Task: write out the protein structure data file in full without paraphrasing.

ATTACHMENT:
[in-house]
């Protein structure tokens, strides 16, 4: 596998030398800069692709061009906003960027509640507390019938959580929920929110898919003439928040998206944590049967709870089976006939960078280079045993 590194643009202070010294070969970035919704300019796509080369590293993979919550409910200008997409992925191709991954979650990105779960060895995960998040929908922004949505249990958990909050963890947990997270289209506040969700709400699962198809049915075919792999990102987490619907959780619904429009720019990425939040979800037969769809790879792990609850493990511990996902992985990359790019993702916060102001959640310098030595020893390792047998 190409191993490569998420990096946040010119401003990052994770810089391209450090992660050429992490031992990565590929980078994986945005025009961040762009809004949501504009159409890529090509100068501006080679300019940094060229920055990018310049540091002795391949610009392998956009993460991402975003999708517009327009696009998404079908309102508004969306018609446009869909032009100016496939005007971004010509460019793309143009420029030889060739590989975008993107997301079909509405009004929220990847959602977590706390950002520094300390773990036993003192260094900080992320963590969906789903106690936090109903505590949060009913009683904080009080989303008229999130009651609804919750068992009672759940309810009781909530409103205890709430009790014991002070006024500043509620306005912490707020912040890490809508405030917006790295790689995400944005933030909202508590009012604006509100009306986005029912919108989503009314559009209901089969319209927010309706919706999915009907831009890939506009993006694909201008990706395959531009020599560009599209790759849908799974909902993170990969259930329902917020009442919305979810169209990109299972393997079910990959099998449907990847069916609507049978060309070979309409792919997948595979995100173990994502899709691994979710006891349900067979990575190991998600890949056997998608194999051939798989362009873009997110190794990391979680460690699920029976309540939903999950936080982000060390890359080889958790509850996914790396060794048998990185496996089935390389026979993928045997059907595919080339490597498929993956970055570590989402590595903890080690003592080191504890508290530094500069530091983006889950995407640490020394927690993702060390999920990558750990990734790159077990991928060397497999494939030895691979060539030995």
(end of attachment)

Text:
[in-house]
């Protein structure tokens, strides 16, 4: 596998030398800069692709061009906003960027509640507390019938959580929920929110898919003439928040998206944590049967709870089976006939960078280079045993 590194643009202070010294070969970035919704300019796509080369590293993979919550409910200008997409992925191709991954979650990105779960060895995960998040929908922004949505249990958990909050963890947990997270289209506040969700709400699962198809049915075919792999990102987490619907959780619904429009720019990425939040979800037969769809790879792990609850493990511990996902992985990359790019993702916060102001959640310098030595020893390792047998 190409191993490569998420990096946040010119401003990052994770810089391209450090992660050429992490031992990565590929980078994986945005025009961040762009809004949501504009159409890529090509100068501006080679300019940094060229920055990018310049540091002795391949610009392998956009993460991402975003999708517009327009696009998404079908309102508004969306018609446009869909032009100016496939005007971004010509460019793309143009420029030889060739590989975008993107997301079909509405009004929220990847959602977590706390950002520094300390773990036993003192260094900080992320963590969906789903106690936090109903505590949060009913009683904080009080989303008229999130009651609804919750068992009672759940309810009781909530409103205890709430009790014991002070006024500043509620306005912490707020912040890490809508405030917006790295790689995400944005933030909202508590009012604006509100009306986005029912919108989503009314559009209901089969319209927010309706919706999915009907831009890939506009993006694909201008990706395959531009020599560009599209790759849908799974909902993170990969259930329902917020009442919305979810169209990109299972393997079910990959099998449907990847069916609507049978060309070979309409792919997948595979995100173990994502899709691994979710006891349900067979990575190991998600890949056997998608194999051939798989362009873009997110190794990391979680460690699920029976309540939903999950936080982000060390890359080889958790509850996914790396060794048998990185496996089935390389026979993928045997059907595919080339490597498929993956970055570590989402590595903890080690003592080191504890508290530094500069530091983006889950995407640490020394927690993702060390999920990558750990990734790159077990991928060397497999494939030895691979060539030995």